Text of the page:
[Milton-L] 1912-2012: A tribute to a great poet, Milton included
dario.rivarossa at gmail.com
Sun Nov 18 13:05:41 EST 2012
>Do you recommend any particular Italian edition or English translation of Pascoli's writing?
By searching through Amazon, this book can be retrieved, "Last Voyage:
Selected Poems of Giovanni Pascoli" being described as follows: "This
first appearance of Pascoli’s poems in English translation provides an
introduction to his work for the English-speaking reader. The first
section of the book includes some of Pascoli’s brief lyric poems, many
of them displaying his innovative use of image narrative. We see
scenes of country life in his village near Barga, Italy, in the Apuan
Alps, at the end of the 19th century. We see the aurora borealis,
chickens, donkeys, women hanging laundry, the new railway and men
crushing wheat. The second part of the book consists of three somewhat
formal narrative poems set in classical Rome and Greece."
. . . i.e., the triumph of commonplace. All that he could not stand:
"we see . . . chickens, donkeys, . . . [or] somewhat formal narrative
poems" . . . my God! His rereadings of Greek Classics etc. in a modern
key, see "Poemi Conviviali," are beyond compare.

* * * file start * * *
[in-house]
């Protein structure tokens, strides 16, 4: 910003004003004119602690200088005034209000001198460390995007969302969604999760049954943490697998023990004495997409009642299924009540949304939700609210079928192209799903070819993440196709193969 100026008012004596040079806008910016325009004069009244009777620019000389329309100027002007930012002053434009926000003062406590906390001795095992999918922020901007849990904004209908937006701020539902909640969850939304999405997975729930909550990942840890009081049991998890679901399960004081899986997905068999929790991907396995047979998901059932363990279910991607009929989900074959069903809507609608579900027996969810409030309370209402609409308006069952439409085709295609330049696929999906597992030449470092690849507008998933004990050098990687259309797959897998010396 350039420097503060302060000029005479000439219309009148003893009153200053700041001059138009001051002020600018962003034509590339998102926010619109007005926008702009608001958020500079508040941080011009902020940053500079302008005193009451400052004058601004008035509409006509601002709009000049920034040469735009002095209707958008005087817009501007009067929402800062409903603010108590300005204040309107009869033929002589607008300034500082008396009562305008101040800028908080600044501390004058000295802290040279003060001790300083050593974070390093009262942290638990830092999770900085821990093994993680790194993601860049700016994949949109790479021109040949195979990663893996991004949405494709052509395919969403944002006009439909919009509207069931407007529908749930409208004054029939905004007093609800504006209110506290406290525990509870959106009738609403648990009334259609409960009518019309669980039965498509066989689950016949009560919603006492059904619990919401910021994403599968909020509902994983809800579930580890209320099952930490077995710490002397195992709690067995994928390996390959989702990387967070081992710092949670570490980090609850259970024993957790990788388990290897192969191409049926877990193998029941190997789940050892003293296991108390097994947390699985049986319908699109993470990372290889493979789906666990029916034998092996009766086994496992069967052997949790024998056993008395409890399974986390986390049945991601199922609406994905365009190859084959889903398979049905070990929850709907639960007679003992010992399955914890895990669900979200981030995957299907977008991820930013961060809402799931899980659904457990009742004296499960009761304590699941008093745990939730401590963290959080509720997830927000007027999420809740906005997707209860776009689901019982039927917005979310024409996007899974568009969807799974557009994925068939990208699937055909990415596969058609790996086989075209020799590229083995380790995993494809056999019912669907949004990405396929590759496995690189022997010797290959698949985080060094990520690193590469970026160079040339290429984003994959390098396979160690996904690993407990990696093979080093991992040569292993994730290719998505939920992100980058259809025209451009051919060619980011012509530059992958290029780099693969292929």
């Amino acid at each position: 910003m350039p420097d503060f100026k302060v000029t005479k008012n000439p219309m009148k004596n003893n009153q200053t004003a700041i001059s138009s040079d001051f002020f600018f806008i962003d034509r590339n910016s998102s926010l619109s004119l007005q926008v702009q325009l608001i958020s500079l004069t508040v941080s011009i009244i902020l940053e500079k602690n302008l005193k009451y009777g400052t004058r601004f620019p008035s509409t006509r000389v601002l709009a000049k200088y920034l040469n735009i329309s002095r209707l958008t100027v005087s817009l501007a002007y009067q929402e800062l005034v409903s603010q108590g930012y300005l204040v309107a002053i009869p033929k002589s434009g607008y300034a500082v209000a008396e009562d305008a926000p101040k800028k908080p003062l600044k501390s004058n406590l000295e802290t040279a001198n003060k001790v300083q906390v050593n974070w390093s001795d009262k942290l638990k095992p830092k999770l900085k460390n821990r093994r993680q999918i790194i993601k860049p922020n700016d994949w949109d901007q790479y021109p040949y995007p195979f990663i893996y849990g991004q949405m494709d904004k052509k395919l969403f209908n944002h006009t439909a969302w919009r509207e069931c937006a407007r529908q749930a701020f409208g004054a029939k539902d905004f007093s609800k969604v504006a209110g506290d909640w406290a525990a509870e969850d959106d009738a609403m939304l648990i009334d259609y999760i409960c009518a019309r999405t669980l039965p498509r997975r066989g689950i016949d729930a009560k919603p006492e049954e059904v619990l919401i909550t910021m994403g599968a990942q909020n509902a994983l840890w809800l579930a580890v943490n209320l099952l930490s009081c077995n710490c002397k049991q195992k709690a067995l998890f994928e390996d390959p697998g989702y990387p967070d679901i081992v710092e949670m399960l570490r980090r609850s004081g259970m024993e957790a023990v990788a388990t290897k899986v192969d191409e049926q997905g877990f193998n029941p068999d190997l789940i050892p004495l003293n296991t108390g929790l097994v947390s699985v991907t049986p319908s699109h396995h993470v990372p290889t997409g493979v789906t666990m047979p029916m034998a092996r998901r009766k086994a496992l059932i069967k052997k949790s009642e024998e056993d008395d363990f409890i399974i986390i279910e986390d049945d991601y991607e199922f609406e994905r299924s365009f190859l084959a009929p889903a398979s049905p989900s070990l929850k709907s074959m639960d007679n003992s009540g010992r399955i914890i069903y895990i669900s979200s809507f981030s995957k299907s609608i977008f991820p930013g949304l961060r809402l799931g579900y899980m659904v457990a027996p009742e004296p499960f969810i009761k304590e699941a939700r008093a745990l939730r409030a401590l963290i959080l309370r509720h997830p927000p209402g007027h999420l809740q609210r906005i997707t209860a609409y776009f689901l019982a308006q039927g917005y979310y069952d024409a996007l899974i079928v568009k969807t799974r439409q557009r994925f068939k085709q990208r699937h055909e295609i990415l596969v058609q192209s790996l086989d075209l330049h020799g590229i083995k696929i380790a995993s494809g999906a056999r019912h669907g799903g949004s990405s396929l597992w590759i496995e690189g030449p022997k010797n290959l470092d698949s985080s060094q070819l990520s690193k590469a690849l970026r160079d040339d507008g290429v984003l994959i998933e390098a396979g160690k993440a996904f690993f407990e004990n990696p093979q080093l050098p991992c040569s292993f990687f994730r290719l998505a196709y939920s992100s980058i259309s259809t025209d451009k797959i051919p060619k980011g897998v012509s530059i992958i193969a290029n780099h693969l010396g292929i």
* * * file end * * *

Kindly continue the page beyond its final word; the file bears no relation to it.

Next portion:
It is however true that Pascoli is hard translating and hard offering
to English readers. His language was quite experimental, and
multi-level: sometimes deeply rooted in popular slangs; sometimes, on
the contrary, in high scholarship; or both. Many Sunday poets still
try to imitate his 'country' style, with ridiculous effects. He
already attacked them during his lifetime.
As to Italian editions, very good is (two volumes) "Poesie" and "Poemi
e Canzoni", ed. Mario Pazzaglia, Rome: Salerno Editrice, respectively
2002 and 2003.
P.S. Pascoli's brilliant, underrated and quickly forgotten comments on
the Divine Comedy proved a major source for my essay "Dante era uno
scrittore fantasy" - to be published in English, "Dante Was a Fantasy
Writer," in early 2013 by International Authors, i.e. Prof. Carter
P.P.S. Milton and Klimt: honestly nothing to add, it was a sudden
inspiration, unfortunately not an issue I had the opportunity to study
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